A number of executives from the six English sides who pledged to join the Super League have been handed an ultimatum to leave their roles on key Premier League sub-committees.
English and European football was rocked by the recent news 12 of Europe's elite clubs were planning on joining the Super League.
The closed-off competition was to act as a rival to the Champions League, with 15 founder members set to be ever-present in the annual event regardless of their performance the season prior.
However, the plan soon fell apart and a domino effect saw nine of the 12 clubs who had committed to the event - with Barcelona and Real Madrid yet to comment and Juventus announcing their intention to take their place in the competition - all withdraw from the plans.
As the fallout continues and club owners are left with the task of rebuilding bridges with their fans, Sky News understand that Premier League chief executive Richard Masters has told a number of executives at the six clubs to stand down from their roles on key Premier League sub-committees or risk being relieved of their duties.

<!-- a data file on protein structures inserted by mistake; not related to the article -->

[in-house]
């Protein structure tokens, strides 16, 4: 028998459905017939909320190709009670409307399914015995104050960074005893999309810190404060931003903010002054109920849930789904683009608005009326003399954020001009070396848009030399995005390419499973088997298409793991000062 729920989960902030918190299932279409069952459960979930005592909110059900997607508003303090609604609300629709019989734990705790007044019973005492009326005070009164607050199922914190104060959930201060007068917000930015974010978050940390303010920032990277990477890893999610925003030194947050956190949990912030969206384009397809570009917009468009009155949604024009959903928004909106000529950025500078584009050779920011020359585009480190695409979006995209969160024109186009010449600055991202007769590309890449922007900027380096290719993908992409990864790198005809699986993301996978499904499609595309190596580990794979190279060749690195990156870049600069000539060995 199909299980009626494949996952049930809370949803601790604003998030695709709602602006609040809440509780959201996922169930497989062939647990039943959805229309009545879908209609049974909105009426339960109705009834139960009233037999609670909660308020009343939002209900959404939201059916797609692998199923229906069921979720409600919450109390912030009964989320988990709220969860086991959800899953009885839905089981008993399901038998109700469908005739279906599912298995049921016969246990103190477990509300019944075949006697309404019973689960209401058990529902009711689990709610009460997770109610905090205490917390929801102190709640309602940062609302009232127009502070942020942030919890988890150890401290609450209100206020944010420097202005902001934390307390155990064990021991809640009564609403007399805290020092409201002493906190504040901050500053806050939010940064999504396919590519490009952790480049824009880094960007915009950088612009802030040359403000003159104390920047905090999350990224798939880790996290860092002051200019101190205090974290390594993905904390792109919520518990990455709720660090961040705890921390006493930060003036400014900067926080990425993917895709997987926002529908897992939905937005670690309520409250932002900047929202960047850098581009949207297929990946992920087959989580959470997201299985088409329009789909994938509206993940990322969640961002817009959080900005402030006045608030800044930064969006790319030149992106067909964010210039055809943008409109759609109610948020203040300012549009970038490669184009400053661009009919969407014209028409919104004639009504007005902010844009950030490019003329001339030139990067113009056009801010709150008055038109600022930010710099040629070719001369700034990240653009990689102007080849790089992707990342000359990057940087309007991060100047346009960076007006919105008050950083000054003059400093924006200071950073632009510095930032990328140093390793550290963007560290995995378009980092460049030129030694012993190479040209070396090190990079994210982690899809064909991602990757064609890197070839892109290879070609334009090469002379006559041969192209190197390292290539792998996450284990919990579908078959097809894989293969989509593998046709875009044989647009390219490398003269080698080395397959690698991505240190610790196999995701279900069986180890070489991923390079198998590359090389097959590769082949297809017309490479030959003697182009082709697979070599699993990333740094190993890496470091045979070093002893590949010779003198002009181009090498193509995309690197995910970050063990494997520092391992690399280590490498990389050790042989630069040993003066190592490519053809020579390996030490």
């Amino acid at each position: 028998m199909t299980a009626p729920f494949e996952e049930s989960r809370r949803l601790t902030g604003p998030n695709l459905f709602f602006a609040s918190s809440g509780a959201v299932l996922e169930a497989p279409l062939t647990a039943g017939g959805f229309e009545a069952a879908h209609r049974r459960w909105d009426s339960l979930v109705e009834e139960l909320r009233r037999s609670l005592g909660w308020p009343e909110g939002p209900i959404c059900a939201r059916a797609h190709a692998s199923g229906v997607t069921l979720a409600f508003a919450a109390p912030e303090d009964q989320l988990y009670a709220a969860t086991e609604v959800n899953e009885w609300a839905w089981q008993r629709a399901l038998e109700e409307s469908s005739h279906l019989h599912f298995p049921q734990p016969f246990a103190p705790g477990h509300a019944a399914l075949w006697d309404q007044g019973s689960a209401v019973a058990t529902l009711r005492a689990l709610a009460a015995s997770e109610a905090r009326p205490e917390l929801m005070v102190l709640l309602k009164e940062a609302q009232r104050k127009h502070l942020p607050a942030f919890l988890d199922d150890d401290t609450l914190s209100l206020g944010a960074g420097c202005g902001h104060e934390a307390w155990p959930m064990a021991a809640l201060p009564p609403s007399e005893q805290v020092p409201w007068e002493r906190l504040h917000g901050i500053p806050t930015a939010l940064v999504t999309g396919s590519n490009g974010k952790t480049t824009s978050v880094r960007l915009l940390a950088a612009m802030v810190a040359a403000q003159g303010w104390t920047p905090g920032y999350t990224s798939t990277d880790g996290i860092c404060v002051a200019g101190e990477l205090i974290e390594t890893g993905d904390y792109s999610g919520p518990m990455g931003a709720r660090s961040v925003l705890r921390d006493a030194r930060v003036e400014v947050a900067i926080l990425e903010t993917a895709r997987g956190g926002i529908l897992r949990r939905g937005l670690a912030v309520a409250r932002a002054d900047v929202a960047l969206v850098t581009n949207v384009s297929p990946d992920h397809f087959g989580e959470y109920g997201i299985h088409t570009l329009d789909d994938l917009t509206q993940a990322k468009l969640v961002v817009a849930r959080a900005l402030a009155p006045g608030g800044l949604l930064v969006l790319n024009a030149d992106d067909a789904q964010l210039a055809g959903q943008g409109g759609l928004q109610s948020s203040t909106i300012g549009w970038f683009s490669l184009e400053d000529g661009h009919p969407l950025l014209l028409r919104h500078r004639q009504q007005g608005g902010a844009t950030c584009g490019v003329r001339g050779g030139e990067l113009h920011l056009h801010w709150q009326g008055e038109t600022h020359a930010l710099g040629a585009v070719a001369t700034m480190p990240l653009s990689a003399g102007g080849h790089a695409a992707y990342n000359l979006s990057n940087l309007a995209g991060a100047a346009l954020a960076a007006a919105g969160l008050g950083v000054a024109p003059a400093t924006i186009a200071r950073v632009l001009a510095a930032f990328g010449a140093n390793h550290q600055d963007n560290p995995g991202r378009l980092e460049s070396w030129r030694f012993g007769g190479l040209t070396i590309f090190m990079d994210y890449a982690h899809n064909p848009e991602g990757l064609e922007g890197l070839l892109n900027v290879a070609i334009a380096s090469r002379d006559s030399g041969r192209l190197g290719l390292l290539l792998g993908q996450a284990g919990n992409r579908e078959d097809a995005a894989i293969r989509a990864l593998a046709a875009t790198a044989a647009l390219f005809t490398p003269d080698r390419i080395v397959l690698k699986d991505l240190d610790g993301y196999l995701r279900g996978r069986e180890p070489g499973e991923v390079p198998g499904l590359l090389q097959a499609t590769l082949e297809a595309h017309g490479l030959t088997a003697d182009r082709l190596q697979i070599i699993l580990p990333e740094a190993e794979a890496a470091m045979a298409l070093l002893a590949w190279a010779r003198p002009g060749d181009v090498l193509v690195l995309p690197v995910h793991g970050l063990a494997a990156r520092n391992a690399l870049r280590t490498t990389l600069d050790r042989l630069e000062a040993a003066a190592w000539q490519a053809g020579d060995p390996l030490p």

Chelsea chairman Bruce Buck has been told to stand down from his role on the Premier League's audit and remuneration committee, while Arsenal chief executive Vinai Venkatesham has been told to leave his role with the Club Strategic Advisory Group (CSAG).
Manchester City cheif Ferran Soriano has also been asked to remove himself from the CSAG, while outgoing Manchester United chief executive Ed Woodward and Liverpool's Tom Werner have both been asked to leave their role with the Club Broadcast Advisory Group.
Tottenham are the only side of the six Super League teams who are understood to not be impacted by Masters' demands.
The move is the first indication of the aforementioned six clubs being reprimanded for their part in the Super League saga.